In which I encounter a new disease, and Elf does, too

rose in front
A rose that bloomed in front of my apartment in April

These things I am about to explain would be happening during the Merry Month of May…

While all has been quiet this past month on the blog, much has been happening in my life.  Things not so easy to bring into words from those nonverbal spaces in my mind where hidden fears encounter my normal optimistic outlook for regular show downs.  Or unresolved differences of opinion.

Back in early May there was a mammogram, then a biopsy, followed by a doctor’s surprising announcement that the lump I had discovered back in February qualifies for the undesirable name of Invasive Ductal Carcinoma.

I will skip over the reasons why it took three months to get something done about this lump.  Some of it had to do with Medicare’s byzantine system of obfuscations and deliberate delays.  Nevertheless, living in this country at this particular time I am quite grateful to have regular health insurance.

So here I am, with loved ones who have two feet and four feet, at this the place where an old Polio Survivor gets to try out for a second award, Cancer Survivor.  And feeling very blessed that one of the four-footed ones nearly left us this month, but is now restored, snoozing alongside me.  All bright and sparkly once again.

Hardly anyone knows what polio was all about any more — thankfully.  Yet back in the 1950s polio was the same sort of dreaded, poorly understood scourge that AIDS later became, and Ebola is now.  It killed many, left others permanently paralyzed in differing degrees — and is now known to revisit its survivors many decades later, causing joint and muscle pain and increasing weakness.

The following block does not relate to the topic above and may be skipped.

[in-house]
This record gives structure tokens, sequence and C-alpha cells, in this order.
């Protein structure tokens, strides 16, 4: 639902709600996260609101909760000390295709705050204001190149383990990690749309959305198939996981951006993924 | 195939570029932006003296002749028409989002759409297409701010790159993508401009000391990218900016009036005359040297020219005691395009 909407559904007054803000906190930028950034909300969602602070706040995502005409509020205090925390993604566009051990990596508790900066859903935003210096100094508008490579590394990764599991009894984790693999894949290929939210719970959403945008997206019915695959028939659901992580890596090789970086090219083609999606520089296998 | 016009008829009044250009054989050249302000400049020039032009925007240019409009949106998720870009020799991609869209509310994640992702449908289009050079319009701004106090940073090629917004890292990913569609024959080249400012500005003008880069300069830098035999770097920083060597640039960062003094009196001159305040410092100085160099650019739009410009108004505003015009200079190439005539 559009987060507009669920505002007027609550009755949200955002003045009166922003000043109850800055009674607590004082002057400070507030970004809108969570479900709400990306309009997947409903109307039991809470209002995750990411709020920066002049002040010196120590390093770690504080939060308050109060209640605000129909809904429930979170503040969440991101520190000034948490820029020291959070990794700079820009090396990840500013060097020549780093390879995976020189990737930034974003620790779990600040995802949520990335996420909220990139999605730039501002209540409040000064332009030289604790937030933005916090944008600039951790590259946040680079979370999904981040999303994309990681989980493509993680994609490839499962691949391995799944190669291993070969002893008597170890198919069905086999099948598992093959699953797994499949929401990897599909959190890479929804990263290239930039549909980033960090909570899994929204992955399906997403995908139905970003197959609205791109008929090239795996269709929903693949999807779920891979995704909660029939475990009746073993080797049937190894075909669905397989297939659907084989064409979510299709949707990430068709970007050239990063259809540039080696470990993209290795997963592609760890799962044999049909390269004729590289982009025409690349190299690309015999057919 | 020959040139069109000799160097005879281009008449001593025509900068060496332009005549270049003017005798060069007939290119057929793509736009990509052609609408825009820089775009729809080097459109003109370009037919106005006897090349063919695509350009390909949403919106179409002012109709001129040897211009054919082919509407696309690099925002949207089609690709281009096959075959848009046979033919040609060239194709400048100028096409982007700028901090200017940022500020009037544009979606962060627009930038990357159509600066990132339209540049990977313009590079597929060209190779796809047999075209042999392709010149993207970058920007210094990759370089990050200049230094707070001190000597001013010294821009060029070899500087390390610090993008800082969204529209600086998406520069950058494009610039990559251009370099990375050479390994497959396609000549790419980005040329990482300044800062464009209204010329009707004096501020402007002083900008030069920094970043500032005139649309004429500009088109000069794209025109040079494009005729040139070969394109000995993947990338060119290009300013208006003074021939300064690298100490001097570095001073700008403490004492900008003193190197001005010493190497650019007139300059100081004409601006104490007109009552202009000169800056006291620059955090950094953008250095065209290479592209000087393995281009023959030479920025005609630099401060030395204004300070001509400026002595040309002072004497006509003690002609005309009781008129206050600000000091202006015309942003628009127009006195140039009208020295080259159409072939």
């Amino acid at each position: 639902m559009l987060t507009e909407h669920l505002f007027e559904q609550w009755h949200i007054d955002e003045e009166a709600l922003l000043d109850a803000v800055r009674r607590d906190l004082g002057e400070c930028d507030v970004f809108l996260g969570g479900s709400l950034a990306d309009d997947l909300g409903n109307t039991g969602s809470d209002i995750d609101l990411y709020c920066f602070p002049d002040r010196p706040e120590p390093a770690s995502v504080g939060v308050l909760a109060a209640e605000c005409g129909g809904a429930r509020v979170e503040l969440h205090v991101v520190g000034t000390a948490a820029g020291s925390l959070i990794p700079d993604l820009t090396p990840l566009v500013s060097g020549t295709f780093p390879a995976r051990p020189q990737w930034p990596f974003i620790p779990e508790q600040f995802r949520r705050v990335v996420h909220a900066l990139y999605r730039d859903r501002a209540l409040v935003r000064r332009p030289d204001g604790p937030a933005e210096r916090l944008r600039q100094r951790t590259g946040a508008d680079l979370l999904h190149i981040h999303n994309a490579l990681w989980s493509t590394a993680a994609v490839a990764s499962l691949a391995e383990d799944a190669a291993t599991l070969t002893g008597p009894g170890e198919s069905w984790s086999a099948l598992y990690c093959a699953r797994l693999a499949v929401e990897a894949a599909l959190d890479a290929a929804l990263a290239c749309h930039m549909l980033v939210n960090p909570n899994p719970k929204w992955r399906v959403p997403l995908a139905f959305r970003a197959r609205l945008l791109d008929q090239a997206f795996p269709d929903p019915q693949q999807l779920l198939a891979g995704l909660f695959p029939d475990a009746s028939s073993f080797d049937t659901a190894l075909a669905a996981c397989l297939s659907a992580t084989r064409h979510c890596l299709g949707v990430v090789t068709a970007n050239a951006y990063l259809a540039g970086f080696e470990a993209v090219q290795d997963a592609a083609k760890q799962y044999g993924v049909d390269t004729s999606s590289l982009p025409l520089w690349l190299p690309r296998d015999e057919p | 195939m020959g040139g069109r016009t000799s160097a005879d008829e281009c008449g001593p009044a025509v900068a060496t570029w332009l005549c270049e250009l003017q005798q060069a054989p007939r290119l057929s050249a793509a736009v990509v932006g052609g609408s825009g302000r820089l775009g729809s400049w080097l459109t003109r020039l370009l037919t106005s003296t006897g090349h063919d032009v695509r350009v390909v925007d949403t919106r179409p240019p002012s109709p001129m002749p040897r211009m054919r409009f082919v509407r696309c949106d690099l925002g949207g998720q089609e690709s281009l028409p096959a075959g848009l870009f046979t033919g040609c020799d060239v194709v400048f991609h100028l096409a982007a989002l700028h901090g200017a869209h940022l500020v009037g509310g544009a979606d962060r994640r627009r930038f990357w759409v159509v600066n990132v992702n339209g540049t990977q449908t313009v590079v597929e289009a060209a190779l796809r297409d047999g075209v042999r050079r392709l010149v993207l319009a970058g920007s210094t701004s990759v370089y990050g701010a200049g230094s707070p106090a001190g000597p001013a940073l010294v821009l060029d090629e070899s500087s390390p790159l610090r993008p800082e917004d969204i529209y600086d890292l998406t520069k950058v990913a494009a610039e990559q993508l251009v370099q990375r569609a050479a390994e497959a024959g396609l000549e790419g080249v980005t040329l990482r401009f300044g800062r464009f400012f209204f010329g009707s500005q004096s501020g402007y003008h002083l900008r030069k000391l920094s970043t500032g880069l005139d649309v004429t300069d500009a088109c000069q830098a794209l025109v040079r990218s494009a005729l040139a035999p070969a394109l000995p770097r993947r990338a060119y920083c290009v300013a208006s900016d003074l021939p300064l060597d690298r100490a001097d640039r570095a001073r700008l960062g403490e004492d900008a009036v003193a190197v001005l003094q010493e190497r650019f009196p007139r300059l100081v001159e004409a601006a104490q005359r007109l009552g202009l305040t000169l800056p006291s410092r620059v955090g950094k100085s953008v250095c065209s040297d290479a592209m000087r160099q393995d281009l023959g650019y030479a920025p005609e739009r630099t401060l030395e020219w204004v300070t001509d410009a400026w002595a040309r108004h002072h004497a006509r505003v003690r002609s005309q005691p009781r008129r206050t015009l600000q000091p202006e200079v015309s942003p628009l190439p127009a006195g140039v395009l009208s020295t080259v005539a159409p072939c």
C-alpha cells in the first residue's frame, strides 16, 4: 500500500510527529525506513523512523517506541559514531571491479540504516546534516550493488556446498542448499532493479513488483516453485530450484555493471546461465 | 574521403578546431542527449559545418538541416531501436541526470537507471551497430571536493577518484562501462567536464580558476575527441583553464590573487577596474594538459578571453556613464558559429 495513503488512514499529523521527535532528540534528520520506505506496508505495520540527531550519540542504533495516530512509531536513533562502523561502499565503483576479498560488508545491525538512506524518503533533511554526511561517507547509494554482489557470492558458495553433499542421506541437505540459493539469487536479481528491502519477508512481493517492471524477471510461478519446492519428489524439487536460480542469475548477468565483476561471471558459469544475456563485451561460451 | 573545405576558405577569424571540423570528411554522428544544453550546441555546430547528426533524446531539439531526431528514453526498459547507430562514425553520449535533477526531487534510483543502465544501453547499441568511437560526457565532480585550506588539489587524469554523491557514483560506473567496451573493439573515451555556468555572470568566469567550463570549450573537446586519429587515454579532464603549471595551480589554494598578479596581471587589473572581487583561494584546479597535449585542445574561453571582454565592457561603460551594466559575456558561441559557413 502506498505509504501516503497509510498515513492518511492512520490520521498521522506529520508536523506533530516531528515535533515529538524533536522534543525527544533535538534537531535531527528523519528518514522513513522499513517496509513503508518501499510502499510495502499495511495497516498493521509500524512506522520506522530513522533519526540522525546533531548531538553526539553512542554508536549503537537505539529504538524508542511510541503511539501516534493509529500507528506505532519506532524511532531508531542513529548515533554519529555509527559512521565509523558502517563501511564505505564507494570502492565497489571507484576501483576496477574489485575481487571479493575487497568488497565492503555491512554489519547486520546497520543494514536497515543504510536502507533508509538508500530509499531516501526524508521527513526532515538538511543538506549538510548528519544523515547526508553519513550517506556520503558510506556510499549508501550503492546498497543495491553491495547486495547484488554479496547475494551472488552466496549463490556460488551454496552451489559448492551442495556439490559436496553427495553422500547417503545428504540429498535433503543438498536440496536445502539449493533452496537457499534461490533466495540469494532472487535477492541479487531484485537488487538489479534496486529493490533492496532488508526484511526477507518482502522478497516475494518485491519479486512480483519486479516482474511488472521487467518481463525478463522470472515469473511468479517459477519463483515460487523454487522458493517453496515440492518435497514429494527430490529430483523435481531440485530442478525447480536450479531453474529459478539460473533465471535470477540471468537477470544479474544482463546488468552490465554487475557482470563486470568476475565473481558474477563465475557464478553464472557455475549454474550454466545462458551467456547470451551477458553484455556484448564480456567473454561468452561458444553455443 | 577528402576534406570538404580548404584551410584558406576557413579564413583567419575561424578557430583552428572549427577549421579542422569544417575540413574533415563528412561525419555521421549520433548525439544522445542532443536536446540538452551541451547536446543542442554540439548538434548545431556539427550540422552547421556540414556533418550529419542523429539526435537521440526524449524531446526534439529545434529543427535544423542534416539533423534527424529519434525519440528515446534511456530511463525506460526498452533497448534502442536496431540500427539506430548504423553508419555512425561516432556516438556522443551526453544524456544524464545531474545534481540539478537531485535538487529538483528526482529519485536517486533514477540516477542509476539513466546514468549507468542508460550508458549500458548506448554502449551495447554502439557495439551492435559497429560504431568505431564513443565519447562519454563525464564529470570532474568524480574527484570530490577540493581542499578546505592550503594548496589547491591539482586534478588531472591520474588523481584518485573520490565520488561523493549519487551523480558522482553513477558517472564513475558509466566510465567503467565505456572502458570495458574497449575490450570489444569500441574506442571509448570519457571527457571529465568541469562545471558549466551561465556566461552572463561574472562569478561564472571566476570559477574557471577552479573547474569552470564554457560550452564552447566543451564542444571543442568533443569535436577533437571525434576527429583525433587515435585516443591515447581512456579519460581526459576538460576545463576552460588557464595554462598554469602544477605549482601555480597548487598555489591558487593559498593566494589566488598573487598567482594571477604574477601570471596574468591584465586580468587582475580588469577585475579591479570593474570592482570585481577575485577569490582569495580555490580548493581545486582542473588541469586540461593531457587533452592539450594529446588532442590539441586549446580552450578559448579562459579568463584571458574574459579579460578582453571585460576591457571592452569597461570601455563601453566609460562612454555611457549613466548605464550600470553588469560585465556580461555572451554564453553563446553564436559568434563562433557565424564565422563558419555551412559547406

The month of May in past years has occasionally brought me other not-so-great life changing events.  Such as my twenty year old brother being killed in a car wreck on May13, 1970.  Such as my beloved daughter coming down with bacterial meningitis on Mother’s Day when she was just four years old.  It turned out to be pneumococcal meningitis, a particularly nasty infection in which there can be a short buildup of illness followed by an abrupt bacterial population explosion that carries the sick person swiftly away.

Spring weather was unusually cold that year.  My daughter became ill during the night, and when I called her pediatrician’s office the next morning the nurse told me to give her tylenol for the fever and keep in touch.  Over the next twenty four hours her symptoms of nausea, fever and photophobia increased, as did the nasty weather.  More calls asking for doctor time as well as suggestions, and the nurse began suggesting that I was “just a little nervous, which some new parents can be ….”  That about put me over the top, since I did not consider myself to be any such thing.  And, well, she was four years old, which hardly made me a new parent.